3 large caps near 52-week lows with large dividends

energy stocks

Key points

  • With Devon Energy still very close to its 52-week low, the dividend yield is unusually high at 7.4% on an annual basis.
  • A forward dividend yield above the industry’s 5.0% and a 25-year dividend increase streak makes Eversource Energy an electric value play.
  • Unilever offers a yield of 3.8% which is twice the average for the consumer staples sector.
  • 5 stocks we like most about Devon Energy

How fitting that Thursday night’s full moon was also called the “Wolf Moon.”

U.S. stock indexes hit new all-time highs this week as the first full moon of 2024 lit up the evening sky. A better-than-expected fourth-quarter GDP report lifted investors’ spirits, bringing the S&P 500 within 100 points of the psychologically important 5,000 level. Strong earnings and guidance led to double-digit percentage gains for IBM and United Rentals on Thursday as the market continues to digest fourth-quarter reports from corporate America.

As the Wolf Moon peaked at 12:54 PM EST, the S&P 500 Index looks set to hit new highs in the coming weeks. A 3.3% GDP coupled with a mild consumer inflation reading of 2.8% has investors anticipating aggressive interest rate cuts by the Fed in 2024.

But not everyone is celebrating.

During the S&P’s 20% bull run over the past 12 months, there have been several noteworthy laggards. In fact, 5 of the S&P’s 11 global sector groups have seen declines over the past year: utilities, energy, materials, REITs and consumer staples. At the opposite end of the spectrum, the technology sector grew 46%.

The market’s strange “barbell” performance means there are many stocks that didn’t participate in the rally. More than half of the members of the S&P 500 are within 10% of their 52-week highs. But 50 are within 10% of the 52-week lows. Yes, even with the index at all-time highs, 1 in 10 S&P companies are near 52-week lows!

For value investors who like to buy low yield and accumulate high dividends, the current bifurcated environment is a heavenly paradise. These 3 underperforming large caps could be among the future stars.

Why are Devon Energy shares down?

Devon Energy Corporation shares New York Stock Exchange: DVN they are down 37% over the past 12 months and within 3% of their 52-week low. The oil and natural gas producer has been challenged by falling commodity prices and hedging mechanisms that have been unable to offset the energy slump. Oil, however, is on the rebound, with a drop in US crude inventories taking WTI crude futures near a 2-month high on Thursday. Domestic natural gas futures have also risen of late as utilities pulled more gas from storage than expected last week.

With DVN closing higher for four consecutive days, there is growing hope that $40.51 was the bottom. However, with the stock still very close to its 52-week low, the dividend yield is unusually high. On a 1-year forward basis, DVN has a yield of 7.4%. The company pays a “fixed plus variable” dividend, meaning it is subject to cash flow generation and therefore fluctuations in commodity prices. But considering that dividends have been paid for 31 consecutive years, the current decline could represent an opportunity.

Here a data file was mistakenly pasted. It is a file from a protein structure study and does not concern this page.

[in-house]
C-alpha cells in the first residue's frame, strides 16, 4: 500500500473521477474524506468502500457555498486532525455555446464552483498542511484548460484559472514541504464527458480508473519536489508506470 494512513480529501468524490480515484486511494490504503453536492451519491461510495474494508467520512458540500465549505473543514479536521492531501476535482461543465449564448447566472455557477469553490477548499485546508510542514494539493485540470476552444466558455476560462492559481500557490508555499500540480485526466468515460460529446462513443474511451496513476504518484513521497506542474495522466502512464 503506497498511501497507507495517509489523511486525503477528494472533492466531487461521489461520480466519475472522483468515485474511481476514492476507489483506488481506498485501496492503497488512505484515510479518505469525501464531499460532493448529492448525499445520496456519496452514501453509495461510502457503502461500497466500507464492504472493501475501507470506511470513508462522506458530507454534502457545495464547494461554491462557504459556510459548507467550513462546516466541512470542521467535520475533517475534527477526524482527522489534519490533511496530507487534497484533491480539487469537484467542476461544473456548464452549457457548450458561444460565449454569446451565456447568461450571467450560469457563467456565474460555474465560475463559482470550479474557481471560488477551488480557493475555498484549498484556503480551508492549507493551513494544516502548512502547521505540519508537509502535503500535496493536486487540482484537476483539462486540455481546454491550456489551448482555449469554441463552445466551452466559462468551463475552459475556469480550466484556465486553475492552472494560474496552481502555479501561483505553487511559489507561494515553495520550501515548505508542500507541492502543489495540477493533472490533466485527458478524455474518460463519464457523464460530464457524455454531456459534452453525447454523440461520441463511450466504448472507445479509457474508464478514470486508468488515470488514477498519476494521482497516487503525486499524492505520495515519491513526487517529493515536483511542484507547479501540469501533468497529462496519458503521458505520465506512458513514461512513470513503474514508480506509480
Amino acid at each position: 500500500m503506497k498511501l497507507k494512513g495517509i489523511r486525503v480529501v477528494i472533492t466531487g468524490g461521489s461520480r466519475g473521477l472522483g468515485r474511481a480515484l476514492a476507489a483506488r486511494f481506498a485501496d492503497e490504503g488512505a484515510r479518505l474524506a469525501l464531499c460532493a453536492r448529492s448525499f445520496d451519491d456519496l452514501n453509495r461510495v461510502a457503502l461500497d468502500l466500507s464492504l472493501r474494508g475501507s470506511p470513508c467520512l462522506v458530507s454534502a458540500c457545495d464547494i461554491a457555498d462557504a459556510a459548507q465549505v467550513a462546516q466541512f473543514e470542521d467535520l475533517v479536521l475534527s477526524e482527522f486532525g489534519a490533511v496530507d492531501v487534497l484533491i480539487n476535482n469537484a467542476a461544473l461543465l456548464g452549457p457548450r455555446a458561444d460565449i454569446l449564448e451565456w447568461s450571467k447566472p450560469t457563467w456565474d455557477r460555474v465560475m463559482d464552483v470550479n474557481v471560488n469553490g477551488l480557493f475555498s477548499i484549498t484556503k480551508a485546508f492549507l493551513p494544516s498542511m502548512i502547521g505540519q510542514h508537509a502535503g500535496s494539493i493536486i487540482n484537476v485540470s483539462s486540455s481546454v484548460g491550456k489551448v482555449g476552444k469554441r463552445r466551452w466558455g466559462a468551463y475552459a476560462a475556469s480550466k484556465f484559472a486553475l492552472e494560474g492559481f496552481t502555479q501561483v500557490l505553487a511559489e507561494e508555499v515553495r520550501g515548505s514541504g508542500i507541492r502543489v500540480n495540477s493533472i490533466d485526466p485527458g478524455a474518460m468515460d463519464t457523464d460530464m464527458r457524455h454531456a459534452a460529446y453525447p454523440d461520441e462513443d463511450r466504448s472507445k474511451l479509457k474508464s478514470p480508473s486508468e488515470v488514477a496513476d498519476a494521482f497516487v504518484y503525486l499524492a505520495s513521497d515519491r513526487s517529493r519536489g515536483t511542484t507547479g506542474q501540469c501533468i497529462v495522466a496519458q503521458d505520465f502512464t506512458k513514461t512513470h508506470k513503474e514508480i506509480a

What is Eversource Energy’s 52-week low?

Eversource Energy NYSE:ES it set a 52-week low of $52.03 on November 1, 2023. It reached $64.64 this month but is back within 4% of its 52-week low. Electricity and gas companies tend to sell off during periods of rising interest rates because this hinders its ability to obtain affordable financing for growth projects. Eversources’ third-quarter earnings report was also disappointing, but it came with a footnote that a proposed NSTAR fee would shift a big chunk of revenue into future quarters.

Prospects for better future quarterly performance and a cheap valuation make Eversource worth a look here. The S&P 500 stock trades at 16 times trailing earnings, well below its five-year average of 23 times and the electric utility sector average of 23 times. An industry forward dividend yield above 5.0% and a 25-year streak of dividend increases also make ES an electric value play.

What is Unilever’s dividend yield?

British consumer goods leader Unilever PLC NYSE:UL it is trading less than a dollar away from its 52-week low of $46.16 and 27% away from its all-time high. The company behind Dove, Ax and other household brands has been slowed by weaker profit margins and a general market shift away from defensive consumer staples names. For long-term investors who value a reliable dividend, this could be a favorable entry point.

With an annualized dividend of $1.82, Unilever offers a yield of 3.8% which is twice the industry average. The company will report fourth-quarter and full-year financial results on Feb. 8, which could be a short-term catalyst for the stock. At last month’s Fireside Chat with Barclays, CEO Hein Schumacher discussed “major changes” intended to drive higher revenue growth and better performance across the top 30 brands.

Before you consider Devon Energy, you’ll want to hear this.

MarketBeat tracks daily Wall Street’s highest-rated and best-performing research analysts and the stocks they recommend to their clients. MarketBeat identified the five stocks that top analysts are quietly whispering to their clients to buy now before the broader market takes hold… and Devon Energy wasn’t on the list.

While Devon Energy currently has a “Moderate Buy” rating among analysts, top analysts believe these five stocks are better buys.

View the five stocks here

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